Article from: www.thenewspaper.com/news/06/684.asp
10/2/2005Australia: Cost of Driving Skyrockets
Spiraling state government taxes and fees are raising the cost of driving in Victoria, Australia. Members of parliament pay nothing with a Gold Pass.
On top of record gasoline prices, state government fees, tolls, taxes and tickets in Victoria, Australia are soaring. This year motoring fees were indexed to inflation so that they will automatically increase yearly.
For example, the inflation-adjusted cost of renewing a driver's license increased from $41 to $42 and automobile registration went up to $164.50 from $160.50. Minor speeding tickets jumped $3 to $131. Entirely new fees have been imposed on private parking lots which must now pay a $400 annual tax for every parking spot, an amount that doubles to $800 in 2007. Motorists must also pay a $5 toll on a major new road, despite election promises that the road would be free. Motorcyclists pay an annual $50 tax called a "safety levy."
All of these fees, taxes and tolls add up, and the total annual cost of running an average automobile in Victoria is $10,600 -- the highest in Australia. In all, these motoring taxes have raised $1.2 billion for the government. Yet the members of parliament who vote to impose them are themselves exempt, fueling a taxpayer-provided car with duty-free petrol and enjoying free parking, registration and maintenance. Officials who wish to take the train can go anywhere for free with a special "Gold Pass."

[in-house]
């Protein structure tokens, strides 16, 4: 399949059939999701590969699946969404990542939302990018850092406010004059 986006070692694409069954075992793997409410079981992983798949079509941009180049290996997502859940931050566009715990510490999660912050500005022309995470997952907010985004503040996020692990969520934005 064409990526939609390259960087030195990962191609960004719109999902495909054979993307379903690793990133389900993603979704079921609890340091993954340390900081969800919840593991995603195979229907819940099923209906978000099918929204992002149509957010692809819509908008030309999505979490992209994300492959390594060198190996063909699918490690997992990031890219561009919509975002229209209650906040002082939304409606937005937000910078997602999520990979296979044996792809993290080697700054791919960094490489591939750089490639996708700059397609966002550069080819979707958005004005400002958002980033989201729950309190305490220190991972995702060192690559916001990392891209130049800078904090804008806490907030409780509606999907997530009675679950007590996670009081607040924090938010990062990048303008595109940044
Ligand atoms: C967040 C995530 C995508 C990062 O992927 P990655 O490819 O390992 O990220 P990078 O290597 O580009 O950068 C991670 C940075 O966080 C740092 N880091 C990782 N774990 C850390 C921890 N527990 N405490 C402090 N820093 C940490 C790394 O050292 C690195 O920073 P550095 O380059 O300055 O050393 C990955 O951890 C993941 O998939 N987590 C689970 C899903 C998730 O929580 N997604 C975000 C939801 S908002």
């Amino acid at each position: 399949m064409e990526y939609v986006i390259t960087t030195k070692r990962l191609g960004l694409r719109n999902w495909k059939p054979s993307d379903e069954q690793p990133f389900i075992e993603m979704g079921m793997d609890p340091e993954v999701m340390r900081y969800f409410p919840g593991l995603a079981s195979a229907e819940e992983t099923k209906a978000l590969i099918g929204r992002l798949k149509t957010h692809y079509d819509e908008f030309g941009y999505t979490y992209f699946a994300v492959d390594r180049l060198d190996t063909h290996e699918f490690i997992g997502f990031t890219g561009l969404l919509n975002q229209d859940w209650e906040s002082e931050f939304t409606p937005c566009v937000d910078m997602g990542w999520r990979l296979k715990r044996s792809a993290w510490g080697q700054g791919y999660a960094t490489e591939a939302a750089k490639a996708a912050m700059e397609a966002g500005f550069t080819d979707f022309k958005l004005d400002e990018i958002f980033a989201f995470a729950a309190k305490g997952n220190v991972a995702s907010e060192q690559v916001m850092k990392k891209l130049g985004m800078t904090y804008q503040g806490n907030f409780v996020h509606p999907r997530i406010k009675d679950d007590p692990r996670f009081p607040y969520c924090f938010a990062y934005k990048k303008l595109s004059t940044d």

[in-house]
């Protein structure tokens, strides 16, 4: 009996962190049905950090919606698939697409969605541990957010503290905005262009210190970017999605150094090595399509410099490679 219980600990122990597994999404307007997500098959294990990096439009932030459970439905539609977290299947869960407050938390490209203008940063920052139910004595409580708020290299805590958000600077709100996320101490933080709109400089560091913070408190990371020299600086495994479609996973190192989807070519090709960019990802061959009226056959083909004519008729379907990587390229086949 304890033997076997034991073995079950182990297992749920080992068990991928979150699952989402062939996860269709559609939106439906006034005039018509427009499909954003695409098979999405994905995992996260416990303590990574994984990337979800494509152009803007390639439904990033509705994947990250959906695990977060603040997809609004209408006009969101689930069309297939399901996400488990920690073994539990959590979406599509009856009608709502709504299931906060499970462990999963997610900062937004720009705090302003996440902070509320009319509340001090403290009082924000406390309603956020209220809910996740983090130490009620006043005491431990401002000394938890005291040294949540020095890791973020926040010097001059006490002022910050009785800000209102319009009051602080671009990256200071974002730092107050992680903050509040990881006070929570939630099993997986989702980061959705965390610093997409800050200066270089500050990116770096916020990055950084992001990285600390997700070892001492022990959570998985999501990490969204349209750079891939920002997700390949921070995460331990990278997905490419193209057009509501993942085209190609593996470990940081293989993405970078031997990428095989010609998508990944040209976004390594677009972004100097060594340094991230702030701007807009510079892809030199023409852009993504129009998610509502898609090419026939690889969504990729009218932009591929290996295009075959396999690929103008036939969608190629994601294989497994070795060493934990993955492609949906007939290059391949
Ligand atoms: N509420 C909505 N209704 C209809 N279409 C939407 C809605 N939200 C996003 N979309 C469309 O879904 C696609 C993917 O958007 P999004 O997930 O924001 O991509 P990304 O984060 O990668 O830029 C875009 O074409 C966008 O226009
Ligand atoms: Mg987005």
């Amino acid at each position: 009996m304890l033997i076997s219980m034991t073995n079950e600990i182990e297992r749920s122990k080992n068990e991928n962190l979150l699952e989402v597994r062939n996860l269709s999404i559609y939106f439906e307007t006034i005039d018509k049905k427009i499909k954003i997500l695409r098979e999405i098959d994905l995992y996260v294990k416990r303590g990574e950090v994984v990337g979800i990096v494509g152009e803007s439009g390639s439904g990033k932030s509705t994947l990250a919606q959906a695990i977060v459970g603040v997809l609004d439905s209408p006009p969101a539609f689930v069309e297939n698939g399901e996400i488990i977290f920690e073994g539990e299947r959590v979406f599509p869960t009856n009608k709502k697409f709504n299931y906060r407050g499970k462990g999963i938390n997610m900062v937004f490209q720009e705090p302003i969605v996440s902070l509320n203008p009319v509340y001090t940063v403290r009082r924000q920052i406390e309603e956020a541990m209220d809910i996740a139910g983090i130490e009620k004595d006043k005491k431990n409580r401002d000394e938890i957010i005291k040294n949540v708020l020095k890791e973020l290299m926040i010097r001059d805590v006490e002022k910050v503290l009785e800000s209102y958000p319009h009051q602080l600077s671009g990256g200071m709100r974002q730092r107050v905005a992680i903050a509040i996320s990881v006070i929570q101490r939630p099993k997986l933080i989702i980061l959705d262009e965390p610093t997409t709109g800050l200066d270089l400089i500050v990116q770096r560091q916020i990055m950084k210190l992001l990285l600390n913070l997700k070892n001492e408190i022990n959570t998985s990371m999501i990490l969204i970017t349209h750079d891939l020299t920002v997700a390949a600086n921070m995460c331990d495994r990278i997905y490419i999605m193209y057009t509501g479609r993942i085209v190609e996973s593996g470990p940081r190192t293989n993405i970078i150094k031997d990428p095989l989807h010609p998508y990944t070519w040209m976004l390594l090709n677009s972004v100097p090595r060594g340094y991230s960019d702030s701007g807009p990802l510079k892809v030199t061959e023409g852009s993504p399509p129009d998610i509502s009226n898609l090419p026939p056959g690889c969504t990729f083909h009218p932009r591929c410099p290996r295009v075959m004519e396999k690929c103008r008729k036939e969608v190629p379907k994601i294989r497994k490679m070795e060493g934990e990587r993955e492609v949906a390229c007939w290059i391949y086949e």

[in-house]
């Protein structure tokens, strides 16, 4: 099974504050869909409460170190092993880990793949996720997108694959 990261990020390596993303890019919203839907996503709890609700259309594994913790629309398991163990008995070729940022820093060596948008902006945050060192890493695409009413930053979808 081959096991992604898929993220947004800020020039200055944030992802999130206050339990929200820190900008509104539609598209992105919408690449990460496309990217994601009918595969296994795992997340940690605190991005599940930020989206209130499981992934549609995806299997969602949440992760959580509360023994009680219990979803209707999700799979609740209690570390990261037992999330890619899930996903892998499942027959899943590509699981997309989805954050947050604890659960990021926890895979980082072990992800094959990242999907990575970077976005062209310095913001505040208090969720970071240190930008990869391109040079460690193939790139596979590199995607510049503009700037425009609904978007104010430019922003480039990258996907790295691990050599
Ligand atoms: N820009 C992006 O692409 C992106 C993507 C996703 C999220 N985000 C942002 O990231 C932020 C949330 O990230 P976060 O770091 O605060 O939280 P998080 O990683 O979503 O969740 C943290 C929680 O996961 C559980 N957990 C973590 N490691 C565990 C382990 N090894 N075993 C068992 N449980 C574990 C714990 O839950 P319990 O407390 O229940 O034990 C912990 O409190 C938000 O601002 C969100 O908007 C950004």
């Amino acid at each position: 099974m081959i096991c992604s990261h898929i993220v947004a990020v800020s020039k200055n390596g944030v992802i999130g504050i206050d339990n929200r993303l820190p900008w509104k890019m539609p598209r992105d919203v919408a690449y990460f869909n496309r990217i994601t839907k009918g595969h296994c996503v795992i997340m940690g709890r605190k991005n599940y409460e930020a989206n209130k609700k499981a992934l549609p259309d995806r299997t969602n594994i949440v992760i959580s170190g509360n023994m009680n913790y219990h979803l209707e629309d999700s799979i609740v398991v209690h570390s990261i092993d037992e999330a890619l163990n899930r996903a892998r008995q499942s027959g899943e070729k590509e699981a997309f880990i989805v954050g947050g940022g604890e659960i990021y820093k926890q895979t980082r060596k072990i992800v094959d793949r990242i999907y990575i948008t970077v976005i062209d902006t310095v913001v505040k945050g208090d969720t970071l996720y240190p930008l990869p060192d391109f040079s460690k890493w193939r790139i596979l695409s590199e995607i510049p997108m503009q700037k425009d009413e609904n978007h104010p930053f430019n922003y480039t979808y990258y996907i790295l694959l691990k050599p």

Motorists' group the RACV says it is beginning to look like drivers are being treated by the Government as an easy mark. "Motorists are hurting because of extremely high petrol costs and the State Government is making a lot of money," spokesman David Cumming says. "The fact that they have indexed every fee, every charge, every fine, suggests that this Government sees the motorist as a very large milk cow."
Source: Motorists at braking point (The Age (Australia), 10/1/2005)
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